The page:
Surprisingly, the fact that most herbivory-inducible secondary metabolites also increase in systemic tissues has hardly been exploited in the context of gene function analysis. The case of phenolamides is particularly germane, as the dynamics of these metabolites differ between local and systemic leaf tissues and these differences are known to be essential determinants of systemic defense induction in N. attenuata. Onkokesung et al. (2012) successfully selected N–acyltransferase candidates for production of phenolamides based on their greater amplification by insect OS cues in systemic tissues compared to mechanical wounding. Indeed, most induced defense secondary metabolism genes investigated in N. attenuata in the context of W+OS treatments show amplified expression in response to by OS-activated mobile signals that are transported into systemic tissues from OS-elicited ones (Schittko et al., 2001; Schittko and Baldwin, 2003; Kim et al., 2011; Gulati et al., 2013b). This further confirms that only OS perception alone, but not mechanical wounding alone, leads to deployment of robust systemic signals (Gulati et al., 2013a,b).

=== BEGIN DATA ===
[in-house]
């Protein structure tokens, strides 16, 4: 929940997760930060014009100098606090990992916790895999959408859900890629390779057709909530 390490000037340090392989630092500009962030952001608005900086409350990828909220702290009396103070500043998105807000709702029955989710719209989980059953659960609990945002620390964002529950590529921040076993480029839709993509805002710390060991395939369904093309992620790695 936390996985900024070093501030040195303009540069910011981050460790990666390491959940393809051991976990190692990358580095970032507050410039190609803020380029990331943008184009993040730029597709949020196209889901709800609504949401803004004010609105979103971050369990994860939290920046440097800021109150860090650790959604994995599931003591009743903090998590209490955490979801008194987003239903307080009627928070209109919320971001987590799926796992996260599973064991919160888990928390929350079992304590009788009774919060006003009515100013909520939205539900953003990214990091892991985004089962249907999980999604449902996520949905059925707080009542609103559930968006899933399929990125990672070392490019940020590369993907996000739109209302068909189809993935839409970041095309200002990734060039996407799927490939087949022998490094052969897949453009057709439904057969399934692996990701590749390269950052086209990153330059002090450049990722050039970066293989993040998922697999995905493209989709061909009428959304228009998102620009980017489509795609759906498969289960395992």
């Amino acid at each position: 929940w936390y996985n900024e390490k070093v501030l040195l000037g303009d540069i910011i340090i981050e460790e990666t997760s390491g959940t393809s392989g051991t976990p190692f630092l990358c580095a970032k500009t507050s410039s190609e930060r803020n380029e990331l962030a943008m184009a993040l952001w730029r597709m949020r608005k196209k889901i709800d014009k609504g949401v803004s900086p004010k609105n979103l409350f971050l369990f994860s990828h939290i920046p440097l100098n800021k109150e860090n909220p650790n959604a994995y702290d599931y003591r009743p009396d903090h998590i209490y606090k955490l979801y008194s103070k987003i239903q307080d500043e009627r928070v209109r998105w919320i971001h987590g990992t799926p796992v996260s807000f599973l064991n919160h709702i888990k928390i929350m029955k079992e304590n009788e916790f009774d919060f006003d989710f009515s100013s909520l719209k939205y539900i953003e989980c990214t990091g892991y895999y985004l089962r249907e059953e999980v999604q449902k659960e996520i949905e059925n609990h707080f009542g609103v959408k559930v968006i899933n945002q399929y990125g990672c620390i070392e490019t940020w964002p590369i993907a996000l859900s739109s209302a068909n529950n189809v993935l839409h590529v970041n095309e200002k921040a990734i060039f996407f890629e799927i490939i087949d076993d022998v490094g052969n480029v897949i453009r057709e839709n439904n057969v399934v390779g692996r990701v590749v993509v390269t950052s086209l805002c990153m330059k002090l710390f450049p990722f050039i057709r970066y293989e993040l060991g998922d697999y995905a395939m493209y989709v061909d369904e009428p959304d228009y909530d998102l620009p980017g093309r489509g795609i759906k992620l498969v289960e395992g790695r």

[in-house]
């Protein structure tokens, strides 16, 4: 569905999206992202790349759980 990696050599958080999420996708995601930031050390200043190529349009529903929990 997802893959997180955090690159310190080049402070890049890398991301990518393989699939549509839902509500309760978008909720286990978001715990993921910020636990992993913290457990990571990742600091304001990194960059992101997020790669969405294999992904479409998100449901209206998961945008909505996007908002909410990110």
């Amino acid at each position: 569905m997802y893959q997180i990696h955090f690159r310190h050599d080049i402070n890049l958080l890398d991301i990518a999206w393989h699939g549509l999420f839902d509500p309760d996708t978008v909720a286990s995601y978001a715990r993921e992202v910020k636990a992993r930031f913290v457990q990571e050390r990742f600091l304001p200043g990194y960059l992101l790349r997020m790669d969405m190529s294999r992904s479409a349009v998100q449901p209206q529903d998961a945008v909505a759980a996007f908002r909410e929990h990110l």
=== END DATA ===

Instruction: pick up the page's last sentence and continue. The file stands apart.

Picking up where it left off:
Experiments designed to assess the dynamic rewiring of the gene networks that control the spread of herbivory-induced systemic responses often have a complex factorial structure resulting from the different conditions/treatments and tissue types analyzed, and necessarily involve time-series analysis. Based on the targeted interpretation of metabolic gene regulation presented above, we recently designed a dimensionality reduction method based on multifactorial analysis to categorize genes according to their degree of tissue specificity and responses to W+OS elicitation (Gulati et al., 2013a,b) (Figure 6). The procedure utilizes bootstrap-based non-parametric anova models implemented in the R package tanova (Zhou et al., 2010; Zhou and Wong, 2011). We applied this method to the analysis of a time-course microarray dataset for tissues collected from control and W+OS-treated plants (Kim et al., 2011). When used for statistical comparison of gene expression between locally treated leaves and systemic tissues collected from the same plant, we identified four mutually exclusive groups of genes with different anova structures. We detected anova structures that were significant for an interactive effect (two leaf positions behaving differently across the time series in response to W+OS elicitation), an additive effect (W+OS-induced responses that are independent of tissue type), or corresponding to independent effects derived from the main experimental factors (major treatment effects in both treated and untreated tissues or differences in tissue type with no response to treatment) (Gulati et al., 2013b). The interactive gene set represents 69% of the non-constantly expressed genes analyzed, and is highly enriched in genes involved in metabolic processes. Most processes connected with secondary metabolic pathways map to this group of genes (red sector in Figure 6b). Remarkably, genes of the phenylpropanoid and phenolamide pathways are among those exhibiting the largest interactive effects. Additionally, many other metabolic pathways and their transcription factors share similar behavior and have yet to be explored. This necessitates classifying temporal dynamics within this large group of promising genes for metabolic pathway exploration that constitutes the interactive effect group.